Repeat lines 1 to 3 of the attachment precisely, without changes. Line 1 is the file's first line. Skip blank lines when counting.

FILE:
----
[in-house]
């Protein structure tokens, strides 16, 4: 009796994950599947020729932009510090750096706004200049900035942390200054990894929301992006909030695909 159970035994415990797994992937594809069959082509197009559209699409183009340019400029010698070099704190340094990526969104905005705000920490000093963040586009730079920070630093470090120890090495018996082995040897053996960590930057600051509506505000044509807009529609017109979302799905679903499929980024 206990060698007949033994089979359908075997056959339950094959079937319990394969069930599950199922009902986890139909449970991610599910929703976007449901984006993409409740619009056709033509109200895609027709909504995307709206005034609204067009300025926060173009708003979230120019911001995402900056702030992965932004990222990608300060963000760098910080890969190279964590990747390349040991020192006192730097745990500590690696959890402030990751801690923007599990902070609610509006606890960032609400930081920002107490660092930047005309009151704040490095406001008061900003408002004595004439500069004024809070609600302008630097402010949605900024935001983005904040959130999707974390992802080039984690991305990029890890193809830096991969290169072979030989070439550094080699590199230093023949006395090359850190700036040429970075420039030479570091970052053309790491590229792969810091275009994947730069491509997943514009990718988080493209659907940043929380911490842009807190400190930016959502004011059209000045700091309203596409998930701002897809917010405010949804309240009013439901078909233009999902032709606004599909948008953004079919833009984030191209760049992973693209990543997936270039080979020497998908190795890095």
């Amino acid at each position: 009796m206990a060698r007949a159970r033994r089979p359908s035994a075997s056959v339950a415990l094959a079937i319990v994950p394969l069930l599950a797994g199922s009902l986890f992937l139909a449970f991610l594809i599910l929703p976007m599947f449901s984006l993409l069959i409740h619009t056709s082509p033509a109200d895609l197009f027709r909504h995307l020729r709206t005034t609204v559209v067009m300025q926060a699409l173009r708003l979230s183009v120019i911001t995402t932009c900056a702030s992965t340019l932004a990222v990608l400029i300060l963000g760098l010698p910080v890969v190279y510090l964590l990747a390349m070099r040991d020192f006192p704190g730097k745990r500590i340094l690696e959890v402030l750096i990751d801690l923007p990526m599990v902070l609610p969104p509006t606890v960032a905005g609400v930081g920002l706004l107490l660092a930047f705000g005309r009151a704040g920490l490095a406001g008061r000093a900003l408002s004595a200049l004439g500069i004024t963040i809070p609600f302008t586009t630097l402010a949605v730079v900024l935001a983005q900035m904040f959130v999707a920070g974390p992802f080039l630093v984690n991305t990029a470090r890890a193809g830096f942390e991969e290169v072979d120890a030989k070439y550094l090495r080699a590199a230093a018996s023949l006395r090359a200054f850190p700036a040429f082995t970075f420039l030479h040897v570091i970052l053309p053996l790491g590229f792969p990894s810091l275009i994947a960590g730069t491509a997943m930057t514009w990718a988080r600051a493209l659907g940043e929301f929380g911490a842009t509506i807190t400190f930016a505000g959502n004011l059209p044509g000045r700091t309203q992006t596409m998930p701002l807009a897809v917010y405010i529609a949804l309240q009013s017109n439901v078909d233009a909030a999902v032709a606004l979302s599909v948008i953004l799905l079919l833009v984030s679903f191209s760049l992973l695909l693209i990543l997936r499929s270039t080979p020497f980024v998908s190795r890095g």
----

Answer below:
[in-house]
């Protein structure tokens, strides 16, 4: 009796994950599947020729932009510090750096706004200049900035942390200054990894929301992006909030695909 159970035994415990797994992937594809069959082509197009559209699409183009340019400029010698070099704190340094990526969104905005705000920490000093963040586009730079920070630093470090120890090495018996082995040897053996960590930057600051509506505000044509807009529609017109979302799905679903499929980024 206990060698007949033994089979359908075997056959339950094959079937319990394969069930599950199922009902986890139909449970991610599910929703976007449901984006993409409740619009056709033509109200895609027709909504995307709206005034609204067009300025926060173009708003979230120019911001995402900056702030992965932004990222990608300060963000760098910080890969190279964590990747390349040991020192006192730097745990500590690696959890402030990751801690923007599990902070609610509006606890960032609400930081920002107490660092930047005309009151704040490095406001008061900003408002004595004439500069004024809070609600302008630097402010949605900024935001983005904040959130999707974390992802080039984690991305990029890890193809830096991969290169072979030989070439550094080699590199230093023949006395090359850190700036040429970075420039030479570091970052053309790491590229792969810091275009994947730069491509997943514009990718988080493209659907940043929380911490842009807190400190930016959502004011059209000045700091309203596409998930701002897809917010405010949804309240009013439901078909233009999902032709606004599909948008953004079919833009984030191209760049992973693209990543997936270039080979020497998908190795890095």
């Amino acid at each position: 009796m206990a060698r007949a159970r033994r089979p359908s035994a075997s056959v339950a415990l094959a079937i319990v994950p394969l069930l599950a797994g199922s009902l986890f992937l139909a449970f991610l594809i599910l929703p976007m599947f449901s984006l993409l069959i409740h619009t056709s082509p033509a109200d895609l197009f027709r909504h995307l020729r709206t005034t609204v559209v067009m300025q926060a699409l173009r708003l979230s183009v120019i911001t995402t932009c900056a702030s992965t340019l932004a990222v990608l400029i300060l963000g760098l010698p910080v890969v190279y510090l964590l990747a390349m070099r040991d020192f006192p704190g730097k745990r500590i340094l690696e959890v402030l750096i990751d801690l923007p990526m599990v902070l609610p969104p509006t606890v960032a905005g609400v930081g920002l706004l107490l660092a930047f705000g005309r009151a704040g920490l490095a406001g008061r000093a900003l408002s004595a200049l004439g500069i004024t963040i809070p609600f302008t586009t630097l402010a949605v730079v900024l935001a983005q900035m904040f959130v999707a920070g974390p992802f080039l630093v984690n991305t990029a470090r890890a193809g830096f942390e991969e290169v072979d120890a030989k070439y550094l090495r080699a590199a230093a018996s023949l006395r090359a200054f850190p700036a040429f082995t970075f420039l030479h040897v570091i970052l053309p053996l790491g590229f792969p990894s810091l275009i994947a960590g730069t491509a997943m930057t514009w990718a988080r600051a493209l659907g940043e929301f929380g911490a842009t509506i807190t400190f930016a505000g959502n004011l059209p044509g000045r700091t309203q992006t596409m998930p701002l807009a897809v917010y405010i529609a949804l309240q009013s017109n439901v078909d233009a909030a999902v032709a606004l979302s599909v948008i953004l799905l079919l833009v984030s679903f191209s760049l992973l695909l693209i990543l997936r499929s270039t080979p020497f980024v998908s190795r890095g």